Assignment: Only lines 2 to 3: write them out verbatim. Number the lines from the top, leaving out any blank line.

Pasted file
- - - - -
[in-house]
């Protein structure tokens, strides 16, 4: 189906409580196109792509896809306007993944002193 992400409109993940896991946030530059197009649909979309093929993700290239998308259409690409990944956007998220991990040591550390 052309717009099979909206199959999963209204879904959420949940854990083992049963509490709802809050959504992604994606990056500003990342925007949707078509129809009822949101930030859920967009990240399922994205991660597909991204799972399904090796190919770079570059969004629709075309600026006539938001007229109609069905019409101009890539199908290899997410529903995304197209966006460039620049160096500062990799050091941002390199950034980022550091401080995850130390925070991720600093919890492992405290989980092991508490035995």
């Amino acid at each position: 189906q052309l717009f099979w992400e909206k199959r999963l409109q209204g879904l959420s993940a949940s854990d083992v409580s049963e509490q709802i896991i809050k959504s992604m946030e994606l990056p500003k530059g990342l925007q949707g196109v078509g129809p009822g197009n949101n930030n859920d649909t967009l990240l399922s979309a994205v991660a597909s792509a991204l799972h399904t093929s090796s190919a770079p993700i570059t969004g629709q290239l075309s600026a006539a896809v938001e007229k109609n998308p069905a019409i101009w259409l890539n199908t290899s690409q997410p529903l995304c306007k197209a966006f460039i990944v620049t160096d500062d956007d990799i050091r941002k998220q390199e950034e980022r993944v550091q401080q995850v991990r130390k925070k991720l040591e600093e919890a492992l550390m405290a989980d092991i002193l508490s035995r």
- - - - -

């Protein structure tokens, strides 16, 4: 189906409580196109792509896809306007993944002193 992400409109993940896991946030530059197009649909979309093929993700290239998308259409690409990944956007998220991990040591550390 052309717009099979909206199959999963209204879904959420949940854990083992049963509490709802809050959504992604994606990056500003990342925007949707078509129809009822949101930030859920967009990240399922994205991660597909991204799972399904090796190919770079570059969004629709075309600026006539938001007229109609069905019409101009890539199908290899997410529903995304197209966006460039620049160096500062990799050091941002390199950034980022550091401080995850130390925070991720600093919890492992405290989980092991508490035995």
């Amino acid at each position: 189906q052309l717009f099979w992400e909206k199959r999963l409109q209204g879904l959420s993940a949940s854990d083992v409580s049963e509490q709802i896991i809050k959504s992604m946030e994606l990056p500003k530059g990342l925007q949707g196109v078509g129809p009822g197009n949101n930030n859920d649909t967009l990240l399922s979309a994205v991660a597909s792509a991204l799972h399904t093929s090796s190919a770079p993700i570059t969004g629709q290239l075309s600026a006539a896809v938001e007229k109609n998308p069905a019409i101009w259409l890539n199908t290899s690409q997410p529903l995304c306007k197209a966006f460039i990944v620049t160096d500062d956007d990799i050091r941002k998220q390199e950034e980022r993944v550091q401080q995850v991990r130390k925070k991720l040591e600093e919890a492992l550390m405290a989980d092991i002193l508490s035995r």